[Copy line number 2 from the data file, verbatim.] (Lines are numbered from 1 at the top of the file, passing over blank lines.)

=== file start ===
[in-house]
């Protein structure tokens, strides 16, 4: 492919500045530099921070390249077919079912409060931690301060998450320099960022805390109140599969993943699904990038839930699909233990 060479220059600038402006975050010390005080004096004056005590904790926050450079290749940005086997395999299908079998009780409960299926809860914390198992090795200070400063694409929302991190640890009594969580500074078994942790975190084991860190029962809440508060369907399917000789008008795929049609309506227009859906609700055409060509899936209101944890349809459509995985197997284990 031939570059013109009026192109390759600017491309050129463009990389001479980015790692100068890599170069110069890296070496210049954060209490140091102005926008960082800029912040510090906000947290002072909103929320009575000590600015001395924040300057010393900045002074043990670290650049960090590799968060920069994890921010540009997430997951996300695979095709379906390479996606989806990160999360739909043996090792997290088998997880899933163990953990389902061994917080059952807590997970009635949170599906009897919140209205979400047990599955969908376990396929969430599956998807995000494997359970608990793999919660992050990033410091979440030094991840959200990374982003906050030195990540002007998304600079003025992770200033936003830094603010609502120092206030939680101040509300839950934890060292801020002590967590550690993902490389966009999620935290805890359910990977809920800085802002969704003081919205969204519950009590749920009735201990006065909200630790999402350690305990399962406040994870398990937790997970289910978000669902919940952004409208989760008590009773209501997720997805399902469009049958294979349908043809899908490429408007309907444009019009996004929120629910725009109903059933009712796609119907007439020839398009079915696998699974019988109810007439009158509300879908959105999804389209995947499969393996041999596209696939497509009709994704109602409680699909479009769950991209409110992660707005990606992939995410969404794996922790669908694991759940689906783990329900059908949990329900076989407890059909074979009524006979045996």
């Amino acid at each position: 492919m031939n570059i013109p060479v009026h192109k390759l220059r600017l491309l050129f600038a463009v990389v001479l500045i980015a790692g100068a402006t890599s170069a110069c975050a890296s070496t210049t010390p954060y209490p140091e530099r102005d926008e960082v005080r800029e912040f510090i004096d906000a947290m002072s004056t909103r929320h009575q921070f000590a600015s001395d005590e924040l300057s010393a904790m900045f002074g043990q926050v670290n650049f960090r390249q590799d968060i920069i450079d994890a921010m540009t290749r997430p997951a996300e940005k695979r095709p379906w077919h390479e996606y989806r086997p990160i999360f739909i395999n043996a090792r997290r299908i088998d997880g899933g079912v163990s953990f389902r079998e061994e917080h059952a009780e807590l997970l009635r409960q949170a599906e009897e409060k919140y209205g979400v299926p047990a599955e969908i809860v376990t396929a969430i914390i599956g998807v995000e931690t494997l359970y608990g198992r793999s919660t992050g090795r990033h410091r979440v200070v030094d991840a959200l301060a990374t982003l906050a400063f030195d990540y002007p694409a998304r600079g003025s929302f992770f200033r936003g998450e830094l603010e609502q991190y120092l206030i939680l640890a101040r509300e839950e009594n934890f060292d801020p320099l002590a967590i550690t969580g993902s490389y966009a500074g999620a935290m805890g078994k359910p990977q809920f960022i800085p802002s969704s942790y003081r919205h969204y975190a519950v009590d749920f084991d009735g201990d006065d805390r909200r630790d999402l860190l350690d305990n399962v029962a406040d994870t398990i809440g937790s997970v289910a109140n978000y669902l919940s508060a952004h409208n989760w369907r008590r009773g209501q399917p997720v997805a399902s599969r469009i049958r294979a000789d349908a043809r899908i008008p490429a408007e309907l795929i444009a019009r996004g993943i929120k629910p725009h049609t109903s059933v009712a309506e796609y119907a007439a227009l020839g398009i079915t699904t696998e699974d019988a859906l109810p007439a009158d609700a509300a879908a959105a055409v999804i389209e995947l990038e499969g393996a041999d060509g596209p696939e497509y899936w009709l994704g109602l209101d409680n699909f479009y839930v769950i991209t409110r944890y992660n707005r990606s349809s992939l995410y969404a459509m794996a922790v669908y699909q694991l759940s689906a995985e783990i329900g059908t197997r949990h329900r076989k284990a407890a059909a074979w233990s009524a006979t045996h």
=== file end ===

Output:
């Protein structure tokens, strides 16, 4: 492919500045530099921070390249077919079912409060931690301060998450320099960022805390109140599969993943699904990038839930699909233990 060479220059600038402006975050010390005080004096004056005590904790926050450079290749940005086997395999299908079998009780409960299926809860914390198992090795200070400063694409929302991190640890009594969580500074078994942790975190084991860190029962809440508060369907399917000789008008795929049609309506227009859906609700055409060509899936209101944890349809459509995985197997284990 031939570059013109009026192109390759600017491309050129463009990389001479980015790692100068890599170069110069890296070496210049954060209490140091102005926008960082800029912040510090906000947290002072909103929320009575000590600015001395924040300057010393900045002074043990670290650049960090590799968060920069994890921010540009997430997951996300695979095709379906390479996606989806990160999360739909043996090792997290088998997880899933163990953990389902061994917080059952807590997970009635949170599906009897919140209205979400047990599955969908376990396929969430599956998807995000494997359970608990793999919660992050990033410091979440030094991840959200990374982003906050030195990540002007998304600079003025992770200033936003830094603010609502120092206030939680101040509300839950934890060292801020002590967590550690993902490389966009999620935290805890359910990977809920800085802002969704003081919205969204519950009590749920009735201990006065909200630790999402350690305990399962406040994870398990937790997970289910978000669902919940952004409208989760008590009773209501997720997805399902469009049958294979349908043809899908490429408007309907444009019009996004929120629910725009109903059933009712796609119907007439020839398009079915696998699974019988109810007439009158509300879908959105999804389209995947499969393996041999596209696939497509009709994704109602409680699909479009769950991209409110992660707005990606992939995410969404794996922790669908694991759940689906783990329900059908949990329900076989407890059909074979009524006979045996």